Many studies have yielded valuable knowledge on the early visual system but it is biased since the studies have focused on terrestrial mammals alone. Here, to better account for visual systems in different environments and animal classes, we studied the structure of early visual processing in the archerfish which harnesses its extreme visual ability to hunt by shooting water jets at prey hanging on vegetation above the water. Thus, the archerfish provides a unique opportunity to study visual processing in a vertebrate which is an expert vision-guided predator with a very different brain structure than mammals. The receptive field structures in the archerfish (both sexes) optic tectum, the main visual processing region in the fish brain, were measured and linear non-linear cascades were used to analyze their properties. The findings indicate that the spatial receptive field structures lie on a continuum between circular and elliptical shapes. In addition, the cells' functional properties display a richness of response characteristics, since many cells could be captured by more than a single linear filter. Finally, the non-linear response functions that link linear filters and neuronal responses were found to be similar to the non-linear functions of models that describe terrestrial mammalian single cell activity. Overall our results help to better understand the early visual processing system across vertebrates.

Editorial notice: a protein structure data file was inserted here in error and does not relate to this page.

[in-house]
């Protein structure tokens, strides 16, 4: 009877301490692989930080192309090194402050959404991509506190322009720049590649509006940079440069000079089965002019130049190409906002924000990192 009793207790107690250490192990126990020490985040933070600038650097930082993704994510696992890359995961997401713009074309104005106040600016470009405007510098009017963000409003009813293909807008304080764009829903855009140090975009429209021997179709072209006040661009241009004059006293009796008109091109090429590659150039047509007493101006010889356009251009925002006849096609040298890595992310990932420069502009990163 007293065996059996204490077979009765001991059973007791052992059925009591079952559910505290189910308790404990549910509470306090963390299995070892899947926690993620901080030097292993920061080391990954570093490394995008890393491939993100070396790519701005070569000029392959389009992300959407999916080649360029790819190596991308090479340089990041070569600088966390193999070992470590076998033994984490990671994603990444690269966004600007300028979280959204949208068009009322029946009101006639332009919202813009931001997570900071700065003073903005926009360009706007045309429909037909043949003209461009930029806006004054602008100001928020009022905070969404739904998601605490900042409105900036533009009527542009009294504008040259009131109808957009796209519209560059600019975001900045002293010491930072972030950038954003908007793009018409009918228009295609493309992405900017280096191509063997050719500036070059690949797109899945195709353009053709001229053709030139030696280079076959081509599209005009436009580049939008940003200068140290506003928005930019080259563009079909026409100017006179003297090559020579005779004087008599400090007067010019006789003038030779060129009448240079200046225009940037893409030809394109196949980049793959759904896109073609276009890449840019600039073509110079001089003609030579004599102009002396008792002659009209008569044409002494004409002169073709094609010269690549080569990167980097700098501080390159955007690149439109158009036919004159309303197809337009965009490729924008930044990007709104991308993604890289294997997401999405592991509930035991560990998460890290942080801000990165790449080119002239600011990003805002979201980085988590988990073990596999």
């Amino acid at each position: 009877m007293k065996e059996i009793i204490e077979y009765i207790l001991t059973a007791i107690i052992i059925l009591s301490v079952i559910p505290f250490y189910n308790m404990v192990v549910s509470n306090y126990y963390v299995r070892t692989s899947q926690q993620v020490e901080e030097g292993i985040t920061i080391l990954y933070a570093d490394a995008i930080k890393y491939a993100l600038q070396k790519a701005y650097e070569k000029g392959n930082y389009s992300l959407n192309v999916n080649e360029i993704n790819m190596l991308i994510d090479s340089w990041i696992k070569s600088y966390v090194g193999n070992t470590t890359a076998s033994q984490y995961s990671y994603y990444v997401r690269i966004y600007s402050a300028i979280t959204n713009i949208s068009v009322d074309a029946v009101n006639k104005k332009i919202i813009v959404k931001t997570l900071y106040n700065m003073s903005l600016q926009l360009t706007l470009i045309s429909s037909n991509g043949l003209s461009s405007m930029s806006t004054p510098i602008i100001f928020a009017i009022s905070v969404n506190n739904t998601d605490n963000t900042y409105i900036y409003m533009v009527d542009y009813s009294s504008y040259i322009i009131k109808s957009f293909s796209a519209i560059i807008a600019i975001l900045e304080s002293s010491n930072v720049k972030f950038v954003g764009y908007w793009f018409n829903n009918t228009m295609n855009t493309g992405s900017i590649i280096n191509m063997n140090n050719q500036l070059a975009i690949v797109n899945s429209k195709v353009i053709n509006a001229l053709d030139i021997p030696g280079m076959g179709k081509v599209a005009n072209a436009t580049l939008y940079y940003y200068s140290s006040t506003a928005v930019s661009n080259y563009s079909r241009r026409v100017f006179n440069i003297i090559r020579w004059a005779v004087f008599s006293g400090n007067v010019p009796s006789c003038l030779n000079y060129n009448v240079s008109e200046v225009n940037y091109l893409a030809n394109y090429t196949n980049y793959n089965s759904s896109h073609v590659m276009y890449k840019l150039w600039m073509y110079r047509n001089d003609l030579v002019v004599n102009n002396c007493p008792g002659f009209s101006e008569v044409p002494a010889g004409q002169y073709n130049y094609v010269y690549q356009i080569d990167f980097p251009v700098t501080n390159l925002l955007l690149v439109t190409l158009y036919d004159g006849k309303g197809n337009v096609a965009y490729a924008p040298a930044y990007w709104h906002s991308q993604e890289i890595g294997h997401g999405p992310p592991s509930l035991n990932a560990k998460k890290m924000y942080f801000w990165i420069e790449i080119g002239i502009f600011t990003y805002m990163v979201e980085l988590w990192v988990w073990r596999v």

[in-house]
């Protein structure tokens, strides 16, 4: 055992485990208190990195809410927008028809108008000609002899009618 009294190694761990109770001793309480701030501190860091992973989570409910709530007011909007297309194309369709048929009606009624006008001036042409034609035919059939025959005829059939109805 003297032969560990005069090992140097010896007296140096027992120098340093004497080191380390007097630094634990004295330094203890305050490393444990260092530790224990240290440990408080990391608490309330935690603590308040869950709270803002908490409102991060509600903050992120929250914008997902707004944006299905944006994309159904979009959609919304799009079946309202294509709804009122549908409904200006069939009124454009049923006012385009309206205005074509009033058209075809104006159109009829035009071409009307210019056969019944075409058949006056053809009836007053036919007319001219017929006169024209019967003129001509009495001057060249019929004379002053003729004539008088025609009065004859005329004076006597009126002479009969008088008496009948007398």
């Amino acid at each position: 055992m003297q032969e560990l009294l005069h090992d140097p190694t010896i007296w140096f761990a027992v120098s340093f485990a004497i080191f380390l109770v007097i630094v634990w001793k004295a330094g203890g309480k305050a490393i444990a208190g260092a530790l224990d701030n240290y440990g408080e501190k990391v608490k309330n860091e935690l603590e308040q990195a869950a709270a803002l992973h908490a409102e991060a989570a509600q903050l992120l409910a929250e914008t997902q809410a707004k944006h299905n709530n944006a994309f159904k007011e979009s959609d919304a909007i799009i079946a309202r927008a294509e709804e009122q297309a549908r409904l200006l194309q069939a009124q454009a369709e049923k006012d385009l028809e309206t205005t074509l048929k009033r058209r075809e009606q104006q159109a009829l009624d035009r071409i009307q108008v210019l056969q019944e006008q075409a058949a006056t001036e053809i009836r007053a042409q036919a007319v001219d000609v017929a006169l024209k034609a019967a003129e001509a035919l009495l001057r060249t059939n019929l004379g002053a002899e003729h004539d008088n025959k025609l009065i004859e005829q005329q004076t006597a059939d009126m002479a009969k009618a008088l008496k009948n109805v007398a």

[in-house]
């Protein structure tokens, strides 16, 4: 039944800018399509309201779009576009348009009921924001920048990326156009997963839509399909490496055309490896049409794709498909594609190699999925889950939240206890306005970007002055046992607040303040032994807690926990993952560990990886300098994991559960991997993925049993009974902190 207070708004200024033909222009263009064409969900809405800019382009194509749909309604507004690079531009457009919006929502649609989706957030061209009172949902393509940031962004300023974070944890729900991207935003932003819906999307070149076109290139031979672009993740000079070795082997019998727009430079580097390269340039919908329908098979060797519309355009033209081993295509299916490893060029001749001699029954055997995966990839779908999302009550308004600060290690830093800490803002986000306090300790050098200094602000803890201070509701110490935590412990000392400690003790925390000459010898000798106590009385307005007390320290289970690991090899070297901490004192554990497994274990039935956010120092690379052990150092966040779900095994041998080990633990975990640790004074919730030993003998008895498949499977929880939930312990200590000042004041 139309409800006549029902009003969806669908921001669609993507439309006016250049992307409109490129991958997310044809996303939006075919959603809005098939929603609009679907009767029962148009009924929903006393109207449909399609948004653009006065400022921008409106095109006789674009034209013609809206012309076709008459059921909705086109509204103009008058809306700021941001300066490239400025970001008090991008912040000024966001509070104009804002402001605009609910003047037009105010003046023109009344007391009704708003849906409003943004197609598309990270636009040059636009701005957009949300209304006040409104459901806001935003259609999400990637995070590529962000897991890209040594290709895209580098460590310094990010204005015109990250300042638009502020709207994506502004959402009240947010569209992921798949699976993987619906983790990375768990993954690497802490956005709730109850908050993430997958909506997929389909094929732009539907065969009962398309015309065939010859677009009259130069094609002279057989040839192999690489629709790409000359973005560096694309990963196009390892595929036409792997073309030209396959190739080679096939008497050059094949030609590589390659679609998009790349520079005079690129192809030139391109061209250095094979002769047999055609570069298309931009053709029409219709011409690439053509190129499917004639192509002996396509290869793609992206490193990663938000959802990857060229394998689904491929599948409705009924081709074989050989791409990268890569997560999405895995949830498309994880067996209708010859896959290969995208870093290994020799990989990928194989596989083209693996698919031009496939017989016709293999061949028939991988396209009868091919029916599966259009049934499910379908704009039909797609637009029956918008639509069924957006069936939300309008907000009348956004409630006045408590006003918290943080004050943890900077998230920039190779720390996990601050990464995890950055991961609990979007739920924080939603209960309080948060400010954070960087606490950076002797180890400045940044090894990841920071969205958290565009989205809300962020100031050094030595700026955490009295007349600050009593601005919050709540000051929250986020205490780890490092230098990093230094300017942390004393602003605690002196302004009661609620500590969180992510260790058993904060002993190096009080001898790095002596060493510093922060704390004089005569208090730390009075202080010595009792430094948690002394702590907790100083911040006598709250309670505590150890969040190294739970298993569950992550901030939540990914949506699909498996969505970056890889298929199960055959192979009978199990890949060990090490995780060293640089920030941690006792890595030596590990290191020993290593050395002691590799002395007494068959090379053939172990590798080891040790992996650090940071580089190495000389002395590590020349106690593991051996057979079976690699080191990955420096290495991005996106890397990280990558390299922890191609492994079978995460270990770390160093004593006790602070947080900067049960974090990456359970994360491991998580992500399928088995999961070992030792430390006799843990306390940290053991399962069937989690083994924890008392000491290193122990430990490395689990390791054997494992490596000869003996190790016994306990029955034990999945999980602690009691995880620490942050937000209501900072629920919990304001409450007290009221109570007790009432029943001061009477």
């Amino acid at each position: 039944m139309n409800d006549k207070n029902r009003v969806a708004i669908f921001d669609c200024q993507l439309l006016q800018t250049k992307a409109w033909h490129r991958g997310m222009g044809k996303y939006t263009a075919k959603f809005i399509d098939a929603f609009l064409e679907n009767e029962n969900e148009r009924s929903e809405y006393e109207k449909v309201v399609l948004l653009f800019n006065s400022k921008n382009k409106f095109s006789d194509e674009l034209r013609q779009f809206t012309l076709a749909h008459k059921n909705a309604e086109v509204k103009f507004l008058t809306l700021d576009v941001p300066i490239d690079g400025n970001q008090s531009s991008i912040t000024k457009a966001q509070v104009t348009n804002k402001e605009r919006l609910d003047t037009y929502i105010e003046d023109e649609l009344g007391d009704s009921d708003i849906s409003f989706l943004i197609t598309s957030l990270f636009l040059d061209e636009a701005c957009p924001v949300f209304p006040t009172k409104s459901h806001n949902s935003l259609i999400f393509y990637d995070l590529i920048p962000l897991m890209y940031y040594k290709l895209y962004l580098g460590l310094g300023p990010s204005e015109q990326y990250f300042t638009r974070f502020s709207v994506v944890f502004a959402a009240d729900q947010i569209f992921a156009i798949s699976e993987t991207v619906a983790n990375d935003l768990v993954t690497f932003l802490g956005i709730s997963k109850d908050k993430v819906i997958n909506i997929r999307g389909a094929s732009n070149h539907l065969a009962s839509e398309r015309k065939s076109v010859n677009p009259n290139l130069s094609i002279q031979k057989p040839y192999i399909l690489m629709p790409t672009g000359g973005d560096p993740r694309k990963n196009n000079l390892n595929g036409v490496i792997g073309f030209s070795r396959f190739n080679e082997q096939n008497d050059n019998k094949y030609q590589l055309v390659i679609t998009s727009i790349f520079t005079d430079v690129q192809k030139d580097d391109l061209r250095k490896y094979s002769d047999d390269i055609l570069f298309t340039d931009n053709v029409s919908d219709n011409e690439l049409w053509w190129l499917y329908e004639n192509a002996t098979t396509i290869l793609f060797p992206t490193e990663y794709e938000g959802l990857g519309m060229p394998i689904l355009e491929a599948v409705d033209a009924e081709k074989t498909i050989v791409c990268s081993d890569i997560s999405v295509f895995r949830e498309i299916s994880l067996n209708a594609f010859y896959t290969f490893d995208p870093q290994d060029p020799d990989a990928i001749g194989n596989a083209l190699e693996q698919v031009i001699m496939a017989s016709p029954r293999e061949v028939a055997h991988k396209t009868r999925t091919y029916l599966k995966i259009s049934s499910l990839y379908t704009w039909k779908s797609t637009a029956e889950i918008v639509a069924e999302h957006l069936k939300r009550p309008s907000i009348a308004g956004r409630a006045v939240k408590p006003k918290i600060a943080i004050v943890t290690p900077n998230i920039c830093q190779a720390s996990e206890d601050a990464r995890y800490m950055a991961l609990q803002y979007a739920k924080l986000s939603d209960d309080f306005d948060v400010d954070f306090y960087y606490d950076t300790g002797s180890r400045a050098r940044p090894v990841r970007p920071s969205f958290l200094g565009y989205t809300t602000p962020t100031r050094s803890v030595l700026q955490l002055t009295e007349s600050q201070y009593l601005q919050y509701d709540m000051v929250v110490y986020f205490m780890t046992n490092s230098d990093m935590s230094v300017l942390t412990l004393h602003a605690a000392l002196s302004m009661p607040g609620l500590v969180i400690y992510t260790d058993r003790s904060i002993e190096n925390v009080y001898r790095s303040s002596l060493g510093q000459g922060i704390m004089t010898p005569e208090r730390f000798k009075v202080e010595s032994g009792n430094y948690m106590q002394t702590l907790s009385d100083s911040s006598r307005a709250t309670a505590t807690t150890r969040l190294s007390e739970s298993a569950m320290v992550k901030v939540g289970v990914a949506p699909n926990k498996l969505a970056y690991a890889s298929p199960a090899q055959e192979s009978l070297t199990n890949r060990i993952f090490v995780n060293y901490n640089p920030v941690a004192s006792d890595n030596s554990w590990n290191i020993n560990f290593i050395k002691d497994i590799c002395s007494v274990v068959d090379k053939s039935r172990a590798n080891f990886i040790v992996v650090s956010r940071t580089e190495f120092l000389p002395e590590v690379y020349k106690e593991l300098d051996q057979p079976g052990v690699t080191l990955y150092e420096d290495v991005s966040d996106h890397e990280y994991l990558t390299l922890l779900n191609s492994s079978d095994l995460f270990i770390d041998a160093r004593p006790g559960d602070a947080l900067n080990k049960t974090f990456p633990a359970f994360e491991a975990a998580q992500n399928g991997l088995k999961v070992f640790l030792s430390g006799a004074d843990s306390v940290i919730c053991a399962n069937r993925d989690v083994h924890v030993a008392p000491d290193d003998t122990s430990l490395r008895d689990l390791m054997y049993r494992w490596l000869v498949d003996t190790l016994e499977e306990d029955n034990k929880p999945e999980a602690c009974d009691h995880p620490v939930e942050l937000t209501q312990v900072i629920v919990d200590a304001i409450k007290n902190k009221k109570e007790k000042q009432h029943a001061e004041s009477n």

Keywords: linear-nonlinear models; optic tectum; receptive field; spike-triggered covariance; white noise analysis.